Some other fields in physics like astrophysics and geophysics are primarily observational sciences because most their data has to be collected passively instead of through experimentation. Nevertheless, observational programs in these fields uses many of the same tools and technology that are used in the experimental subfields of physics. The accumulated body of knowledge in some area of physics through experiment and observation is known as phenomenology.

Theoretical physics often uses quantitative approaches to develop the theories that attempt to explain the data. In this way, theoretical physics often relies heavily on tools from mathematics and computational technologies (particularly in the subfield known as computational physics). Theoretical physics often involves creating quantitative predictions of physical theories, and comparing these predictions quantitatively with data. Theoretical physics sometimes creates models of physical systems before data are available to test and validate these models.

These two main activities in physics, data collection and theory production and testing, draw on many different skills. This has lead to a lot of specialization in physics, and the introduction, development and use of tools from other fields. For example, theoretical physicists apply mathematics and numerical analysis and statistics and probability and computers and computer software in their work. Experimental physicists develop instruments and techniques for collecting data, drawing on engineering and computer technology and many other fields of technology. Often the tools from these other areas are not quite appropriate for the needs of physics, and need to be adapted or more advanced versions have to be produced.

The culture of physics research differs from the other sciences in the separation of theory from data collection through experiment and observation. Since the 20th century, most individual physicists have specialized in either theoretical physics or experimental physics. The great Italian physicist Enrico Fermi (19011954), who made fundamental contributions to both theory and experimentation in nuclear physics, was a notable exception. In contrast, almost all the successful theorists in biology and chemistry (e.g. American quantum chemist and biochemist Linus Pauling) have also been experimentalists, though this is changing as of late.

Although theory and experiment are usually performed by separate groups, they are strongly dependent on each other. Progress in physics frequently comes about when experimentalists make a discovery that existing theories cannot account for, necessitating the formulation of new theories. Likewise, ideas arising from theory often inspire new experiments. In the absence of experiment, theoretical research can go in the wrong direction; this is one of the criticisms that has been leveled against M-theory, a popular theory in high-energy physics for which no practical experimental test has ever been devised.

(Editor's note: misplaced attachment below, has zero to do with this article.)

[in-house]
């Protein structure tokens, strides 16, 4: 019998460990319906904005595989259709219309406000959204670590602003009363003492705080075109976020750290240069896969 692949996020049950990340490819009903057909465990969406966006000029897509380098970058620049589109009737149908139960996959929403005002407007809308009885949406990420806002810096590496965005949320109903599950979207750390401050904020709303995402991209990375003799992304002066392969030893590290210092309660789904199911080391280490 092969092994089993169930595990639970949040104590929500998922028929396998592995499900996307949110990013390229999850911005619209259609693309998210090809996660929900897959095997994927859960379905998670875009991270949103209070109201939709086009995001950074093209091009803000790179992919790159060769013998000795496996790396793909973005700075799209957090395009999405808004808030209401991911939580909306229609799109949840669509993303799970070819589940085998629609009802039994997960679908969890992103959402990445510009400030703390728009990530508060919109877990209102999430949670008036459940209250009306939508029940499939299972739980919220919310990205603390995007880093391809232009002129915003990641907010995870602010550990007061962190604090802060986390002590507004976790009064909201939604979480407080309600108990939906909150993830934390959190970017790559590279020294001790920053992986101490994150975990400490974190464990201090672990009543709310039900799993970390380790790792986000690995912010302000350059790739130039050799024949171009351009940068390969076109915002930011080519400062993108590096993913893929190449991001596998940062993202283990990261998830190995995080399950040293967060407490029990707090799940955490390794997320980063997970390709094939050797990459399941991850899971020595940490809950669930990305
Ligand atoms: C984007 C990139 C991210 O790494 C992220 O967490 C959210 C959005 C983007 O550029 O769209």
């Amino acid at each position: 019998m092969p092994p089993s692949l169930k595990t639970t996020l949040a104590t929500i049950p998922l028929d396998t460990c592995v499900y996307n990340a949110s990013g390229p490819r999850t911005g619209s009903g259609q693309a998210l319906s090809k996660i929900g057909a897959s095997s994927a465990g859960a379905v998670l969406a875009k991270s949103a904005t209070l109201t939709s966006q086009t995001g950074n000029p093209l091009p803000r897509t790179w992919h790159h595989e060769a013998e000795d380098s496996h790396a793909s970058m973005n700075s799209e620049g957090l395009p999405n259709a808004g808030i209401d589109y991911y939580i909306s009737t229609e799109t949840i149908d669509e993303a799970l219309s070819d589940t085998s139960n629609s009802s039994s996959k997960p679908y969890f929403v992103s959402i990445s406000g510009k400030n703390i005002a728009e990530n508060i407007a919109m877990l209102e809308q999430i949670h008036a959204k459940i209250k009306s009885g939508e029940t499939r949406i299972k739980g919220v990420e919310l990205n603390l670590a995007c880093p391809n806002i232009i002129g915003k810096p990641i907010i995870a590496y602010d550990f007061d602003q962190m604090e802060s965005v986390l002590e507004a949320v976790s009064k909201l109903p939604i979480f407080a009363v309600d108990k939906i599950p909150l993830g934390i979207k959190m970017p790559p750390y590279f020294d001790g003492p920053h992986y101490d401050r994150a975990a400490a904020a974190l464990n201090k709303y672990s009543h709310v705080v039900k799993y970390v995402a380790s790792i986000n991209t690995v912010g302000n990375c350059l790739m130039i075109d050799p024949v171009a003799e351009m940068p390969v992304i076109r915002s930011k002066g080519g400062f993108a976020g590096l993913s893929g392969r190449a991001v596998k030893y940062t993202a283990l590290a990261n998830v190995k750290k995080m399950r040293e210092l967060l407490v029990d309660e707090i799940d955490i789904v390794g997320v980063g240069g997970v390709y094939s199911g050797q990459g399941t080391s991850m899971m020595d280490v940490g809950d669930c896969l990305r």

Physics is quantitative[edit]

Physics is more quantitative than most other sciences. That is, many of the observations experimental results in physics are numerical measurements. Most of the theories in physics use mathematics to express their principles. Most of the predictions from these theories are numerical. This is because of the areas which physics has addressed are more amenable to quantitative approaches than other areas. Physical definitions, models and theories can often be expressed using mathematical relations. Sciences also tend to become more quantitative with time as they become more highly developed, and physics is one of the older sciences.[citation needed]

A key difference between physics and mathematics is that because physics is ultimately concerned with descriptions of the material world, it tests its theories by comparing the predictions of its theories with data from observations or experiments, whereas mathematics is concerned with abstract logical patterns not limited by those observed in the real world (because the real world is limited in the number of dimensions and in many other ways it does not have to correspond to richer mathematical structures). The distinction, however, is not always clear-cut. There is a large area of research intermediate between physics and mathematics, known as mathematical physics.

Relation to mathematics and the other sciences[edit]

Discoveries in physics find connections throughout many fields of science. Since physics treats the core workings of the universe, including the quantum mechanical details which underpin all atomic interactions, it is often thought of as the foundational science, upon which stands the "central science" of chemistry, and the earth sciences, biological sciences, and social sciences. Important conservation laws such as the conservation of energy, conservation of momentum, and conservation of charge, and other discoveries in basic physics have important ramifications in the other sciences.

Physics relies on mathematics to provide the logical framework in which physical laws can be precisely formulated and their predictions quantified. Physical definitions, models and theories can be succinctly expressed using mathematical relations. There is a large area of research intermediate between physics and mathematics, known as mathematical physics.